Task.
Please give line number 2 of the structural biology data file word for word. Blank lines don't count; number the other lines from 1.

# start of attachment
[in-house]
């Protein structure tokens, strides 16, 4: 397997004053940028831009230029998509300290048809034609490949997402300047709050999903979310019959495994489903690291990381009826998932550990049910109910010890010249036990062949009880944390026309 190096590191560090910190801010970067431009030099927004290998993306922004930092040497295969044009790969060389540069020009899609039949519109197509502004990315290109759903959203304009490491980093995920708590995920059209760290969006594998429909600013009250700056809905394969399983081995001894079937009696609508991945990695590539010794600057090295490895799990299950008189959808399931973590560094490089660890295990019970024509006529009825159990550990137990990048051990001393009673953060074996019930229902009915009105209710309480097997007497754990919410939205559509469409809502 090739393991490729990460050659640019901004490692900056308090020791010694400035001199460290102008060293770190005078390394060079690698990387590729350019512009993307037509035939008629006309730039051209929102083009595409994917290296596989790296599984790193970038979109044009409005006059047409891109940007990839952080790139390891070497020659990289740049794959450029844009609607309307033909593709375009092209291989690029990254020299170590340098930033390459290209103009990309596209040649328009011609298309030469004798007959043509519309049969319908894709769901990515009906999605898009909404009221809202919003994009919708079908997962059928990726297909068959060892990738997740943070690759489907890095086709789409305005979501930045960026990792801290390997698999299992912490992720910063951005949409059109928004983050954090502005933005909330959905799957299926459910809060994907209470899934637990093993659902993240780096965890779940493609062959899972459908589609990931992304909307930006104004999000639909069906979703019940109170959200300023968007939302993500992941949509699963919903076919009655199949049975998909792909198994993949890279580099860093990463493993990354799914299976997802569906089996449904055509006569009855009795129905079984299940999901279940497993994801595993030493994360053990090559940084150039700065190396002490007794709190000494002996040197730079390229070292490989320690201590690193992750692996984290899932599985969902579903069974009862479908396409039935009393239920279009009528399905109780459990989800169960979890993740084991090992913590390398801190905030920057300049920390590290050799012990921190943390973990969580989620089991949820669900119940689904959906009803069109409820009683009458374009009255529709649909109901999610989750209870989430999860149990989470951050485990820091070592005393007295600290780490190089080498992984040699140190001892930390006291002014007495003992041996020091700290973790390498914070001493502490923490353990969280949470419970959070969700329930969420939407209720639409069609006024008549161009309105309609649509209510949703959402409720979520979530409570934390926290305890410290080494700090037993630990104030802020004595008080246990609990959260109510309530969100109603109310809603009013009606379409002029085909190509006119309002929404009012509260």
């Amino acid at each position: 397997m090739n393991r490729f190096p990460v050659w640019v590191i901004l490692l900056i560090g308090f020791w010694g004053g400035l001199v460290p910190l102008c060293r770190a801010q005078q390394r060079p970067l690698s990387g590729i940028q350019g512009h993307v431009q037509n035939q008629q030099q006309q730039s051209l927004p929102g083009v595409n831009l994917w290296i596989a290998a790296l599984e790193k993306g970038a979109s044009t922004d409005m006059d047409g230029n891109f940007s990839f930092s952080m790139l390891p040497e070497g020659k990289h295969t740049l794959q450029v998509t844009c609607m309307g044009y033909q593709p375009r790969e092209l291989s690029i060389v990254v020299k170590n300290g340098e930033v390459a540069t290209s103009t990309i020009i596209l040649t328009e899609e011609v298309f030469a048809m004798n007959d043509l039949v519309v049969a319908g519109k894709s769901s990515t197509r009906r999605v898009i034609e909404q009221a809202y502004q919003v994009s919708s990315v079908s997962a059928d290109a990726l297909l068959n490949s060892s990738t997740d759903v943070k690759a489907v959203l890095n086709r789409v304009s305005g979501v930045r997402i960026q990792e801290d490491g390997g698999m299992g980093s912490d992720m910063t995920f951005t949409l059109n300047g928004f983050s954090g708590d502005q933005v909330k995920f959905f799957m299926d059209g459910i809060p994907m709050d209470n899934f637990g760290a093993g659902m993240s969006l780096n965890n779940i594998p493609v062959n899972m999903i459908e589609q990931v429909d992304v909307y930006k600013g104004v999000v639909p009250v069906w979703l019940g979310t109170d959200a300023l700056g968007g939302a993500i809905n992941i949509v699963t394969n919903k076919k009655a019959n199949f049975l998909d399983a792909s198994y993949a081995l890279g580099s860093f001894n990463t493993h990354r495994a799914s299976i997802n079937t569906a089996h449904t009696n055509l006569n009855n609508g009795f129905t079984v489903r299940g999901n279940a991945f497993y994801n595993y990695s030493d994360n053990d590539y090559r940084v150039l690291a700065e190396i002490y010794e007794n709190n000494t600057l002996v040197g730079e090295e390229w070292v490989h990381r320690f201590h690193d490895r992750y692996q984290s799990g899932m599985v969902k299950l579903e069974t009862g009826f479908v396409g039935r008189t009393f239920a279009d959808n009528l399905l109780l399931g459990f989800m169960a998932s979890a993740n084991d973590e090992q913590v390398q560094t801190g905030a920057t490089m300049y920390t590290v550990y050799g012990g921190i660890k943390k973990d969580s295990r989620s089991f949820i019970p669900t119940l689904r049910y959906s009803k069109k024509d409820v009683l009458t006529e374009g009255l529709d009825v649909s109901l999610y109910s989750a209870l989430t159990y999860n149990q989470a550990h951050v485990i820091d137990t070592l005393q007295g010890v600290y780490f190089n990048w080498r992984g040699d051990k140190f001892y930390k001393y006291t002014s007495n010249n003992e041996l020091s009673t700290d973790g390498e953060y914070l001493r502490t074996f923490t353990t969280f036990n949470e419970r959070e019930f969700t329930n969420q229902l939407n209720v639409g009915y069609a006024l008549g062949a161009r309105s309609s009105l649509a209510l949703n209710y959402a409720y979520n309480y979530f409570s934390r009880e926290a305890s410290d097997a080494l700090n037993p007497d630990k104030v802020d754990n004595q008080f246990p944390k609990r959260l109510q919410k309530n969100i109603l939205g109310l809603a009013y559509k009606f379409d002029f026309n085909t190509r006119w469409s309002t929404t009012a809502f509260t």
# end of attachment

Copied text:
């Protein structure tokens, strides 16, 4: 397997004053940028831009230029998509300290048809034609490949997402300047709050999903979310019959495994489903690291990381009826998932550990049910109910010890010249036990062949009880944390026309 190096590191560090910190801010970067431009030099927004290998993306922004930092040497295969044009790969060389540069020009899609039949519109197509502004990315290109759903959203304009490491980093995920708590995920059209760290969006594998429909600013009250700056809905394969399983081995001894079937009696609508991945990695590539010794600057090295490895799990299950008189959808399931973590560094490089660890295990019970024509006529009825159990550990137990990048051990001393009673953060074996019930229902009915009105209710309480097997007497754990919410939205559509469409809502 090739393991490729990460050659640019901004490692900056308090020791010694400035001199460290102008060293770190005078390394060079690698990387590729350019512009993307037509035939008629006309730039051209929102083009595409994917290296596989790296599984790193970038979109044009409005006059047409891109940007990839952080790139390891070497020659990289740049794959450029844009609607309307033909593709375009092209291989690029990254020299170590340098930033390459290209103009990309596209040649328009011609298309030469004798007959043509519309049969319908894709769901990515009906999605898009909404009221809202919003994009919708079908997962059928990726297909068959060892990738997740943070690759489907890095086709789409305005979501930045960026990792801290390997698999299992912490992720910063951005949409059109928004983050954090502005933005909330959905799957299926459910809060994907209470899934637990093993659902993240780096965890779940493609062959899972459908589609990931992304909307930006104004999000639909069906979703019940109170959200300023968007939302993500992941949509699963919903076919009655199949049975998909792909198994993949890279580099860093990463493993990354799914299976997802569906089996449904055509006569009855009795129905079984299940999901279940497993994801595993030493994360053990090559940084150039700065190396002490007794709190000494002996040197730079390229070292490989320690201590690193992750692996984290899932599985969902579903069974009862479908396409039935009393239920279009009528399905109780459990989800169960979890993740084991090992913590390398801190905030920057300049920390590290050799012990921190943390973990969580989620089991949820669900119940689904959906009803069109409820009683009458374009009255529709649909109901999610989750209870989430999860149990989470951050485990820091070592005393007295600290780490190089080498992984040699140190001892930390006291002014007495003992041996020091700290973790390498914070001493502490923490353990969280949470419970959070969700329930969420939407209720639409069609006024008549161009309105309609649509209510949703959402409720979520979530409570934390926290305890410290080494700090037993630990104030802020004595008080246990609990959260109510309530969100109603109310809603009013009606379409002029085909190509006119309002929404009012509260």